How the 4 P's of Marketing Fit into the Digital Age

Most of us are familiar with the 4 P’s of marketing, a tool which marketing strategists and others have used for years to promote their businesses. There’s also the 4A’s of marketing, which overlap with the 4P’s in many ways—most importantly, on the “importance of focusing on both and including the customer perspective in your strategy decisions.” (The 4As include acceptability, affordability, accessibility, and awareness.)

Whether we talk about 4A’s or 4P’s, the most important thing is to “understand the buyer’s journey, how your customers will be purchasing from you and how to be relevant to them at the right time.” DSC1828

Since the 4P’s of marketing are generally better known, we wanted to see how well they hold up in our digital era. Here’s a quick look at each category, with some relevant thoughts:


In the past, “product” has meant the physical object a business sells—everything from hardwood lumber to golf clubs and lawn mowers. In the digital era, product often means something quite different. Physical goods and services have been supplemented by products that aren’t physical in nature (think software and apps, for example) as well as a large range of virtual services. Once upon a time, services were provided in person or over the phone, but now exist in a virtual realm.


Up until recently, “place” referred to brick-and-mortar establishments where customers could walk in and purchase goods or services. Now, the vast majority of consumers begin their search for place using a desktop computer or mobile device. They expect to find information about your products or services on the web first.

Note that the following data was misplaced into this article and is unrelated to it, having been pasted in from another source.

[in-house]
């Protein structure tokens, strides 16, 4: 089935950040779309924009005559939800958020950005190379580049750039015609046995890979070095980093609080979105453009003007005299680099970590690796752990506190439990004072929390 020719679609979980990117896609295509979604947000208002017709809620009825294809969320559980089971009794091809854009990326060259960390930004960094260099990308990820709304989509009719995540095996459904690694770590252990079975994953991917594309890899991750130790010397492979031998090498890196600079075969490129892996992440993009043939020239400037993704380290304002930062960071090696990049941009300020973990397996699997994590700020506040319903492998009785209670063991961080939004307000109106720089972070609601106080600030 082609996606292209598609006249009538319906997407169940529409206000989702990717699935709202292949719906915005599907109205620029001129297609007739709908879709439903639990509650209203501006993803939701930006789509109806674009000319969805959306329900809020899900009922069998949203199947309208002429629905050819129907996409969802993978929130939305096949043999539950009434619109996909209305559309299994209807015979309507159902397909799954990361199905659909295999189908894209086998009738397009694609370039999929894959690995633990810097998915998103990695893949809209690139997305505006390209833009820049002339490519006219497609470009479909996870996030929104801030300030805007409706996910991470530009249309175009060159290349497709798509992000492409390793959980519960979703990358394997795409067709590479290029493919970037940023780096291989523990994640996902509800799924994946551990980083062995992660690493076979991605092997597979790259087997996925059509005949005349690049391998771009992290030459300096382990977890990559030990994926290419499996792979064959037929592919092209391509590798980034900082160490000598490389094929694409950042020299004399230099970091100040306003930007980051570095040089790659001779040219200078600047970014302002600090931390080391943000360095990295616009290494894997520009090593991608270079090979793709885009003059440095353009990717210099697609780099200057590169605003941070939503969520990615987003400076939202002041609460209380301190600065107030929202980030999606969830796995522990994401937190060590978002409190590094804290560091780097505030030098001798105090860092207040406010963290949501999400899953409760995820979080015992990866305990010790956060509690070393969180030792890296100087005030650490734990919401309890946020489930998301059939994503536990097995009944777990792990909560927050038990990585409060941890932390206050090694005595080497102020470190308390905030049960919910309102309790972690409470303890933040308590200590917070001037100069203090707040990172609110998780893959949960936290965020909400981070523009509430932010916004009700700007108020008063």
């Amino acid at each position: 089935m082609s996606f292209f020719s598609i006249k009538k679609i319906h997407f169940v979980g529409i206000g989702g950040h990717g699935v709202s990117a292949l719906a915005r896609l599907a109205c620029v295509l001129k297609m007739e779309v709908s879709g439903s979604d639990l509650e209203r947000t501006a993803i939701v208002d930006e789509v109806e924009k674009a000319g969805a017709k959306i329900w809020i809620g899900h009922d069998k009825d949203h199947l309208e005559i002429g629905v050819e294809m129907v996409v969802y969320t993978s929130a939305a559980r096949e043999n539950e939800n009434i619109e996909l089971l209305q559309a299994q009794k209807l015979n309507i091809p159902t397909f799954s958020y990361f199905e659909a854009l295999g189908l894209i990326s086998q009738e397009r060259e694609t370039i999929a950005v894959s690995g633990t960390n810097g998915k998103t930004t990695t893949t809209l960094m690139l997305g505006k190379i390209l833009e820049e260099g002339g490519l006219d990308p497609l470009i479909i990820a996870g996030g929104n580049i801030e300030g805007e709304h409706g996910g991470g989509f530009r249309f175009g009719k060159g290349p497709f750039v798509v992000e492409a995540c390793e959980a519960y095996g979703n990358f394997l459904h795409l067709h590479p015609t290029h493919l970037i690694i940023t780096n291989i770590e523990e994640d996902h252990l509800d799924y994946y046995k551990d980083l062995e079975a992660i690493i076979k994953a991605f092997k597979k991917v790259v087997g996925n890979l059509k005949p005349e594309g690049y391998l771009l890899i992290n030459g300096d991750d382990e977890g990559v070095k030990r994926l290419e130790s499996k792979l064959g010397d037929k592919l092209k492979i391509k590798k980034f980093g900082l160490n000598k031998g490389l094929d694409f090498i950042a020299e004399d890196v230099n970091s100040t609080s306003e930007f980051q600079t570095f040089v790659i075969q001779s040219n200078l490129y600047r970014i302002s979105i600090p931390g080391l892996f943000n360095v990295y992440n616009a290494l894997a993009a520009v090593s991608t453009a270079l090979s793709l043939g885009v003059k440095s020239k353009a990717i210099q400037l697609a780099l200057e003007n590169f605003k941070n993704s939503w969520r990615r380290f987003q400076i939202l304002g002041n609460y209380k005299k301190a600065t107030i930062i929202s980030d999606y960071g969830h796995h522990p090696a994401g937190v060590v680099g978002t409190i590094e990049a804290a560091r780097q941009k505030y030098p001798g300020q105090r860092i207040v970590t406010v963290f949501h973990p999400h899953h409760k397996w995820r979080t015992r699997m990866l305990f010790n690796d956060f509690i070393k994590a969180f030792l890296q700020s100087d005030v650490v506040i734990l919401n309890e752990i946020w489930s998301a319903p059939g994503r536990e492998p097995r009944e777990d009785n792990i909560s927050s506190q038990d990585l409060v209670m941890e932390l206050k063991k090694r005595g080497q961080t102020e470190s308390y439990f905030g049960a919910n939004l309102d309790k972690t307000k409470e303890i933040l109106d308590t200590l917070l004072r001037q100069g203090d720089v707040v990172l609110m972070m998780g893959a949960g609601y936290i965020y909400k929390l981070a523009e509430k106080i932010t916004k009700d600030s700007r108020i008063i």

The placement of your offerings online has become a key element in reaching the customers you want most. Now, in many cases, “place” refers to a business website.

Does your product come up near the top of an online search of your industry? Is your website optimized efficiently, so that users can easily access the information you provide? Where’s your “place” in the world of social media, and are you doing everything you can to influence digital customer’s?


Of the 4P’s, price might be the one element that’s remained fairly consistent. It’s still a deciding factor for many customers.

As part of their journey, customers frequently lump price together with timely delivery and convenience, as well as the product’s inherent value.


In the digital arena, the concept of “promotion” frequently means “content.” Formerly, this might refer to text as it appeared on flyers, signage, billboards and so on. Today, content describes the words, imagery and video you create and distribute in blog posts, promotional videos, banner ads, email campaigns and other written content.

Whatever form it takes the content you offer online “should be reliable and robust enough to send the consumer straight down the conversion path from a curious visitor to a devoted customer and even an advocate.”

There’s lasting power in the concept of the 4P’s of marketing. What’s important is being flexible and creative enough to adapt the concept to the new demands and circumstances in the digital realm.

Brett Del Prince
Baillie Lumber
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